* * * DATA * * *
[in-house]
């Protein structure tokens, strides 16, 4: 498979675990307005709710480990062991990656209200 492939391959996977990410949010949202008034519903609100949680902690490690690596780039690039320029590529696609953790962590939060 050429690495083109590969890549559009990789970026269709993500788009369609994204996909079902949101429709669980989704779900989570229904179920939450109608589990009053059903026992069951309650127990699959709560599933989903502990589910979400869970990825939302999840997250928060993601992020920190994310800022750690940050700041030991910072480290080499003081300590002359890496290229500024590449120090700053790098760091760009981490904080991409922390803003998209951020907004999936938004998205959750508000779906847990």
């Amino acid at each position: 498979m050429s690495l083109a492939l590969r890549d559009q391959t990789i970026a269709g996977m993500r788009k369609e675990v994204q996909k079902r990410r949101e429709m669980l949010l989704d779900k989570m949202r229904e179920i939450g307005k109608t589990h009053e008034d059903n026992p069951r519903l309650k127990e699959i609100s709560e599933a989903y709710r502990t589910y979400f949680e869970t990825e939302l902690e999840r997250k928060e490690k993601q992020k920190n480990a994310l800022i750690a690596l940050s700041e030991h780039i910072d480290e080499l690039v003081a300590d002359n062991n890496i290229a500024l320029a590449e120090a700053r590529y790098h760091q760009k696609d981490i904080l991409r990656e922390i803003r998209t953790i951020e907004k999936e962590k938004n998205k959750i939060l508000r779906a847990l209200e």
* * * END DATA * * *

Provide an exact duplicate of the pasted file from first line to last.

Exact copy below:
[in-house]
């Protein structure tokens, strides 16, 4: 498979675990307005709710480990062991990656209200 492939391959996977990410949010949202008034519903609100949680902690490690690596780039690039320029590529696609953790962590939060 050429690495083109590969890549559009990789970026269709993500788009369609994204996909079902949101429709669980989704779900989570229904179920939450109608589990009053059903026992069951309650127990699959709560599933989903502990589910979400869970990825939302999840997250928060993601992020920190994310800022750690940050700041030991910072480290080499003081300590002359890496290229500024590449120090700053790098760091760009981490904080991409922390803003998209951020907004999936938004998205959750508000779906847990």
């Amino acid at each position: 498979m050429s690495l083109a492939l590969r890549d559009q391959t990789i970026a269709g996977m993500r788009k369609e675990v994204q996909k079902r990410r949101e429709m669980l949010l989704d779900k989570m949202r229904e179920i939450g307005k109608t589990h009053e008034d059903n026992p069951r519903l309650k127990e699959i609100s709560e599933a989903y709710r502990t589910y979400f949680e869970t990825e939302l902690e999840r997250k928060e490690k993601q992020k920190n480990a994310l800022i750690a690596l940050s700041e030991h780039i910072d480290e080499l690039v003081a300590d002359n062991n890496i290229a500024l320029a590449e120090a700053r590529y790098h760091q760009k696609d981490i904080l991409r990656e922390i803003r998209t953790i951020e907004k999936e962590k938004n998205k959750i939060l508000r779906a847990l209200e």